Compare 4 year fixed rate bonds
A 4 year fixed rate bond could be a great way for you to guaranteed returns on a sum of money you do not mind not accessing for 4 years.
Another great potential advantage of a 4 year fixed rate bond is that you will be protected from your bank suddenly changing your interest rate, although the flipside of this is that your interest rate deal may be overtaken by better offers during the course of your 4 year agreement.
All of this points to the need to really take the time to compare fixed rate bonds before committing your money, a task that we hope the tables on this page will make easier.
What are 4 year fixed rate bonds?
4 year fixed rate bonds are a form of savings account which offer you a guaranteed interest payment over the 4 year term. The longer the period of time generally the higher the interest payment paid.
Advantages of Fixed Rate Bonds
- The interest rate offered is guaranteed for the 4 year term of the bond. This is unlike instant access savings accounts where the interest rate can go down or up at short notice.
- Different banks and building societies will have different views on medium to long term interest rates. If interest rates rise more slowly than expected a fixed rate bond may give you a better return than what you could expect from an instant access account.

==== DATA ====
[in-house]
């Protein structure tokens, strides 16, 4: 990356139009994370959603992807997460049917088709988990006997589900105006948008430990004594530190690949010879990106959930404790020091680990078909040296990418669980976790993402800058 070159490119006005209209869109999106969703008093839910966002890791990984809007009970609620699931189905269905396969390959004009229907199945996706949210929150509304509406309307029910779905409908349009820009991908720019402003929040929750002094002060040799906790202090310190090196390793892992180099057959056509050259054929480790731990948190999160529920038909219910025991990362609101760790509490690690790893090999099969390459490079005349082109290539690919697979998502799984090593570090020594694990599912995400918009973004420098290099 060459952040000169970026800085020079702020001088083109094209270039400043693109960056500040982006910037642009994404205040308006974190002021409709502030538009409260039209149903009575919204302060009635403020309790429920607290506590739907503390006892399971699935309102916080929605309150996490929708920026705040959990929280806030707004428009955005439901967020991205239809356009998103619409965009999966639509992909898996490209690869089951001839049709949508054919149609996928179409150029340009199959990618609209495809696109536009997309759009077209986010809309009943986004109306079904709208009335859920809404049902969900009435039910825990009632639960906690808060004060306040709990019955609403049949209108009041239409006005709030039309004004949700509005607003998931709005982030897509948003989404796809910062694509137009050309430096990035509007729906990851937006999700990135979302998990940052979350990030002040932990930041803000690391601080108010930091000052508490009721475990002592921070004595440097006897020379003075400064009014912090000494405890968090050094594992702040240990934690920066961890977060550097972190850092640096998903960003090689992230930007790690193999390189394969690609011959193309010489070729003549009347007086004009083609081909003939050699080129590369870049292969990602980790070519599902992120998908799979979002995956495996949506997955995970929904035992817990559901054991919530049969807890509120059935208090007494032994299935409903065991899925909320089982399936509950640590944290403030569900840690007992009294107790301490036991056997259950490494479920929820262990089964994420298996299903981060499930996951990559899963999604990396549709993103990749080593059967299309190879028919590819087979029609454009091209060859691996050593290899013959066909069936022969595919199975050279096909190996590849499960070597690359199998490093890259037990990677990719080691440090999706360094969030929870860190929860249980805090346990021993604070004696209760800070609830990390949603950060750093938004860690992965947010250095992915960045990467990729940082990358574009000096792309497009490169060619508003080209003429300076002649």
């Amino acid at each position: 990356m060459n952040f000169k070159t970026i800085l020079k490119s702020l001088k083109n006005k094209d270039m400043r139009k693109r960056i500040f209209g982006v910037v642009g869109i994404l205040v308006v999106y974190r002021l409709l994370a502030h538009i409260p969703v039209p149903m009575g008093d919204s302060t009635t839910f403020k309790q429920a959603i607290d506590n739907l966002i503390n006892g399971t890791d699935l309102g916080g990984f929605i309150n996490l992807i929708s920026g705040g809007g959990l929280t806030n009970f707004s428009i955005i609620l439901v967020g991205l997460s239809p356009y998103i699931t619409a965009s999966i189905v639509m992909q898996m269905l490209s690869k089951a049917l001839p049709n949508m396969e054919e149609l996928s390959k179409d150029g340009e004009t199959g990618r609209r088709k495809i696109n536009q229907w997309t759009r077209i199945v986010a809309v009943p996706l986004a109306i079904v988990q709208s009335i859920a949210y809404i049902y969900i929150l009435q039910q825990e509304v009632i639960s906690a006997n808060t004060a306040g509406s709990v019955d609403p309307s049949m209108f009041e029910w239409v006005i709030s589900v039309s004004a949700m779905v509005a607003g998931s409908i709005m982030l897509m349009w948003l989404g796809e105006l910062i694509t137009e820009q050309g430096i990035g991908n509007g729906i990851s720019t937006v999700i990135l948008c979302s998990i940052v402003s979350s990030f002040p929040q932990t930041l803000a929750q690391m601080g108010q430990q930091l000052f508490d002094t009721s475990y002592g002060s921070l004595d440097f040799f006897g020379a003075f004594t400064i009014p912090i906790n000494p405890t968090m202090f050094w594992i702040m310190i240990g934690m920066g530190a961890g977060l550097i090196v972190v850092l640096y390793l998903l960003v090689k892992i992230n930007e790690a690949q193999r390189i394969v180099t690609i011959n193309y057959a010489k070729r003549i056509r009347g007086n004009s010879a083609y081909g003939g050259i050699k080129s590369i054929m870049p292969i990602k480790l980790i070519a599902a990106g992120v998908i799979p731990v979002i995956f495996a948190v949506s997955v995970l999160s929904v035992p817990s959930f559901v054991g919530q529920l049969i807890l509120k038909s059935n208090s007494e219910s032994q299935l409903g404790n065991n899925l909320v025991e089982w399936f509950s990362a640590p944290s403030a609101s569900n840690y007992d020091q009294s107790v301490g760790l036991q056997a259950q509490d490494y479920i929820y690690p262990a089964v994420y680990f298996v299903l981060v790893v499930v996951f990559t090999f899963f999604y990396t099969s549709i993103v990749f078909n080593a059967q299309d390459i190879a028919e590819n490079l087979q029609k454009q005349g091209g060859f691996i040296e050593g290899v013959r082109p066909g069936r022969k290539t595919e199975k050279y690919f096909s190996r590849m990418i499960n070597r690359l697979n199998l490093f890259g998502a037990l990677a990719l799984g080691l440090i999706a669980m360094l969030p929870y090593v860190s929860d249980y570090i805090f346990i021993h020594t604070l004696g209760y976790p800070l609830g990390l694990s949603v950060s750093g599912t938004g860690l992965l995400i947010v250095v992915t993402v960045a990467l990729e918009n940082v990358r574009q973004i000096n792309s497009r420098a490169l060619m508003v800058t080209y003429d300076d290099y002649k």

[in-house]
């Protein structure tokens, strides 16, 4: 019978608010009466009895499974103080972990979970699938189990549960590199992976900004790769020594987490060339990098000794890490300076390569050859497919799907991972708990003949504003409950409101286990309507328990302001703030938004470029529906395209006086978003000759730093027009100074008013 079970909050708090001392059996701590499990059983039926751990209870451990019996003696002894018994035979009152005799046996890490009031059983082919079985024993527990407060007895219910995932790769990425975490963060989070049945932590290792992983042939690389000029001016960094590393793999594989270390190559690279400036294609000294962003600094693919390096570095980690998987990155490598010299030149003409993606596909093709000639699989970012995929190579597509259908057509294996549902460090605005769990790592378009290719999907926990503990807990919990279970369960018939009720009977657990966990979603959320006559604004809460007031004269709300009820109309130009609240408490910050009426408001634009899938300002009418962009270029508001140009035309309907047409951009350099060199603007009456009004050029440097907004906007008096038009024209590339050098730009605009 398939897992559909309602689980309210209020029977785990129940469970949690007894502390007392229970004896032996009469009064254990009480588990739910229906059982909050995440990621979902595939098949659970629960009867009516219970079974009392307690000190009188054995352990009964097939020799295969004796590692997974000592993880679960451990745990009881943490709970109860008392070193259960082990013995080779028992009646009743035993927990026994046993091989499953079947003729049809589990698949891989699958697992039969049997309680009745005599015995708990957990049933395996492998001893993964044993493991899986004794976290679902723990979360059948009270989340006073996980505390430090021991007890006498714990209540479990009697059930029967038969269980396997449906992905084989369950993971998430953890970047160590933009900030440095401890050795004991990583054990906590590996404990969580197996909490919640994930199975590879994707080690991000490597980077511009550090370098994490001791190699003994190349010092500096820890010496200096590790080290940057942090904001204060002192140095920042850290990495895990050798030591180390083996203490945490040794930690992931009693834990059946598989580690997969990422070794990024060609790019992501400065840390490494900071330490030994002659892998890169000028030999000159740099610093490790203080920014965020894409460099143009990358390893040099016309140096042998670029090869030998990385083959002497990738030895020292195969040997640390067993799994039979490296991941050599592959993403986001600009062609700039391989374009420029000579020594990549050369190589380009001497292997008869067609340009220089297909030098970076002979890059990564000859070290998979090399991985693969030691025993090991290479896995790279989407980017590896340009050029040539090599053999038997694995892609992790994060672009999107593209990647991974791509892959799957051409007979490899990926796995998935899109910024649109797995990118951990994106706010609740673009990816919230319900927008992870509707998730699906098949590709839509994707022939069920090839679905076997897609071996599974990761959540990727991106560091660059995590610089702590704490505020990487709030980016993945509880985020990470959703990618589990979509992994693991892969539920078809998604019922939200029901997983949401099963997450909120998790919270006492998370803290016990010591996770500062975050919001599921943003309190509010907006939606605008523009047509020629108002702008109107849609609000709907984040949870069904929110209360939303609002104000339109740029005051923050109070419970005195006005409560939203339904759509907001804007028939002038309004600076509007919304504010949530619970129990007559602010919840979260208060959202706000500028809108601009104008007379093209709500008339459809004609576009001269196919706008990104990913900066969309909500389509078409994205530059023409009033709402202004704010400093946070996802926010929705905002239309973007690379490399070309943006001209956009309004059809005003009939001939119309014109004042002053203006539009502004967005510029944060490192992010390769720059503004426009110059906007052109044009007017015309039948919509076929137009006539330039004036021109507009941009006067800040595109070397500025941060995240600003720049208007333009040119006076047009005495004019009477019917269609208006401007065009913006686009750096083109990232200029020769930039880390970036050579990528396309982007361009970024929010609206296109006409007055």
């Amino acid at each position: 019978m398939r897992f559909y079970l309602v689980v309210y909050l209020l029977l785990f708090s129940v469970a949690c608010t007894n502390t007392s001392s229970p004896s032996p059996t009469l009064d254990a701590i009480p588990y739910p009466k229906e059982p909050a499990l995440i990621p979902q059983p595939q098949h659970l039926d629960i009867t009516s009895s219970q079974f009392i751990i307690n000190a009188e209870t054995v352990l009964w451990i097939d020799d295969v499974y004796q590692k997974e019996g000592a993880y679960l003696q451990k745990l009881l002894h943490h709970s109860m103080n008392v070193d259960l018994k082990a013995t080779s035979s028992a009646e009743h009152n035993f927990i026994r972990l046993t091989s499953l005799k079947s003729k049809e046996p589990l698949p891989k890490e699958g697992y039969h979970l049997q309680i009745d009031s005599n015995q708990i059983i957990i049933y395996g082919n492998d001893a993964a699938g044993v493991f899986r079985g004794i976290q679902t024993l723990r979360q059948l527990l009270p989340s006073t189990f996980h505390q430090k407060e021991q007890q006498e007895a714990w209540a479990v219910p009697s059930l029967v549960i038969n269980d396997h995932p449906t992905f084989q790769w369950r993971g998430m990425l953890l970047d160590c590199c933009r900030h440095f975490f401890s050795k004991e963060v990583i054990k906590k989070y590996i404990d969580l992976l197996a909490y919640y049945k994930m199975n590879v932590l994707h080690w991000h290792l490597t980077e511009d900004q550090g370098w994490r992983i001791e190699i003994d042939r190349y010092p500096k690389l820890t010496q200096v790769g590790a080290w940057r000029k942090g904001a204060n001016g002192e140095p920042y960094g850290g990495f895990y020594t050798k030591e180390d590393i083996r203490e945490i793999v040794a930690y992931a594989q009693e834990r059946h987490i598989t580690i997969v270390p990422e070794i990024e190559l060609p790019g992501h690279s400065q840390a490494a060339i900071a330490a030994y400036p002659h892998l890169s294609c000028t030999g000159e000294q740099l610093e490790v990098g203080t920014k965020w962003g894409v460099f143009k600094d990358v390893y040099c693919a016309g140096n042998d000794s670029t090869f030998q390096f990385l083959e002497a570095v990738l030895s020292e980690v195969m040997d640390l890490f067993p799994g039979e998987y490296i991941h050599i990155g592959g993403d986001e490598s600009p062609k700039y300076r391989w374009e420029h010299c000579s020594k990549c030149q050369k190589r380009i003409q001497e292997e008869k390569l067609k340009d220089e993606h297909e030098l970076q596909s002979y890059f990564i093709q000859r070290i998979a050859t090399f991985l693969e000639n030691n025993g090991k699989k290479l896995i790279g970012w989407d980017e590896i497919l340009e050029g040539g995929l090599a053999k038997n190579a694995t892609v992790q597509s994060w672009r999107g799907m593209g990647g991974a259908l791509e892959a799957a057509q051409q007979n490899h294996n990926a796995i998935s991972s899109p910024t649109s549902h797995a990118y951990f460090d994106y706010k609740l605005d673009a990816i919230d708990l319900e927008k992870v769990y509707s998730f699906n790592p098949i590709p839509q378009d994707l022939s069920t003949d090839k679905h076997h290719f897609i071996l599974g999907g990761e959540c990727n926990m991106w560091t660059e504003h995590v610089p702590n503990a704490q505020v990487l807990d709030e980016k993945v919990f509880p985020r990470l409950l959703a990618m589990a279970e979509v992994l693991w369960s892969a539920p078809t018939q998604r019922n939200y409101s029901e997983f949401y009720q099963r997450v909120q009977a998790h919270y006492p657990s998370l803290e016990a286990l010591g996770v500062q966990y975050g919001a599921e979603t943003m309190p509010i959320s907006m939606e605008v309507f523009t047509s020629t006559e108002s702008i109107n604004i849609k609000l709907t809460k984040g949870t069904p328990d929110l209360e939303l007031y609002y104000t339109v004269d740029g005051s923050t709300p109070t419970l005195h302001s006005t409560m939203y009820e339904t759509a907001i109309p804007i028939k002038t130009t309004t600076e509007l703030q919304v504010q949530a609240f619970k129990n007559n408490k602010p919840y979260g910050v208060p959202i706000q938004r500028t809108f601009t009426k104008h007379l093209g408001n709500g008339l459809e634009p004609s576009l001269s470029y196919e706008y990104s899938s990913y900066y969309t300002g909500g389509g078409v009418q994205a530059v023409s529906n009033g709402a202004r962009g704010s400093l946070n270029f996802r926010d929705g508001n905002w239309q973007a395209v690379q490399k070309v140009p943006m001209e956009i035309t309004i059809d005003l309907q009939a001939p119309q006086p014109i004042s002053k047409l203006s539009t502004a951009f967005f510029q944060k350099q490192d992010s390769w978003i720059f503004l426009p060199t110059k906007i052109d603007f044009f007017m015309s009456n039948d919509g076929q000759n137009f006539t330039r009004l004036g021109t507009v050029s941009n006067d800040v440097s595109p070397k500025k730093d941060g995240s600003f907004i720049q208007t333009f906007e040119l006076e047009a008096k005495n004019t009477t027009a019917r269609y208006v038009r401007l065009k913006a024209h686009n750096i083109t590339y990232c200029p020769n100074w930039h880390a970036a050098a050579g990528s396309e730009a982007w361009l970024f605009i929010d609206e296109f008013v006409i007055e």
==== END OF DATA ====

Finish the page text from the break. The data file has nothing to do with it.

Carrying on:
- Some fixed rate bonds provide flexibility e.g. 1 withdrawal over the term.
- Fixed rate bonds range from 2 months to 5 years in duration so you can choose a term that suits your circumstances
- Many fixed rate bond providers offer online access so you can see how much interest you are earning.
Disadvantages of Fixed Rate Bonds
- The benefit of enjoying a higher rate of interest must be weighed against tying up your capital for a fixed term. If you need access to your capital before maturity this may not be possible and if it is there may be interest penalties.
- If interest rates rise over the 4 year term of the investment you may find the interest rate on your capital is no longer competitive compared to new offerings in the market.
- Some fixed rate bond providers require a high minimum deposit e.g. £500